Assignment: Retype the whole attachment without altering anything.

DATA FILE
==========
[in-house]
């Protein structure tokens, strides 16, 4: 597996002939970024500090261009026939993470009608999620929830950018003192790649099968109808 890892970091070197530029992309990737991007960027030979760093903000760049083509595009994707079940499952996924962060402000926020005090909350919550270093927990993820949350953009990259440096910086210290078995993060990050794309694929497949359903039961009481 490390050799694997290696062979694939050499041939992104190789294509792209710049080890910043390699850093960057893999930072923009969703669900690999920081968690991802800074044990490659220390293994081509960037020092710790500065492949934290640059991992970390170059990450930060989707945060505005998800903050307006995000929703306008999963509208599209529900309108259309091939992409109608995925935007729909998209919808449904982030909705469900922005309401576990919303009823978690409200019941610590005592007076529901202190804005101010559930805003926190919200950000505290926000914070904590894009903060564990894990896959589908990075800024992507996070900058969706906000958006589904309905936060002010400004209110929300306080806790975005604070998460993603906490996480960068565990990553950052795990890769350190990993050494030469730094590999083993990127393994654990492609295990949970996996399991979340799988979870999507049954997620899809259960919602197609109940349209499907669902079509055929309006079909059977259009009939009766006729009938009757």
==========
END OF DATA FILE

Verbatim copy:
[in-house]
């Protein structure tokens, strides 16, 4: 597996002939970024500090261009026939993470009608999620929830950018003192790649099968109808 890892970091070197530029992309990737991007960027030979760093903000760049083509595009994707079940499952996924962060402000926020005090909350919550270093927990993820949350953009990259440096910086210290078995993060990050794309694929497949359903039961009481 490390050799694997290696062979694939050499041939992104190789294509792209710049080890910043390699850093960057893999930072923009969703669900690999920081968690991802800074044990490659220390293994081509960037020092710790500065492949934290640059991992970390170059990450930060989707945060505005998800903050307006995000929703306008999963509208599209529900309108259309091939992409109608995925935007729909998209919808449904982030909705469900922005309401576990919303009823978690409200019941610590005592007076529901202190804005101010559930805003926190919200950000505290926000914070904590894009903060564990894990896959589908990075800024992507996070900058969706906000958006589904309905936060002010400004209110929300306080806790975005604070998460993603906490996480960068565990990553950052795990890769350190990993050494030469730094590999083993990127393994654990492609295990949970996996399991979340799988979870999507049954997620899809259960919602197609109940349209499907669902079509055929309006079909059977259009009939009766006729009938009757």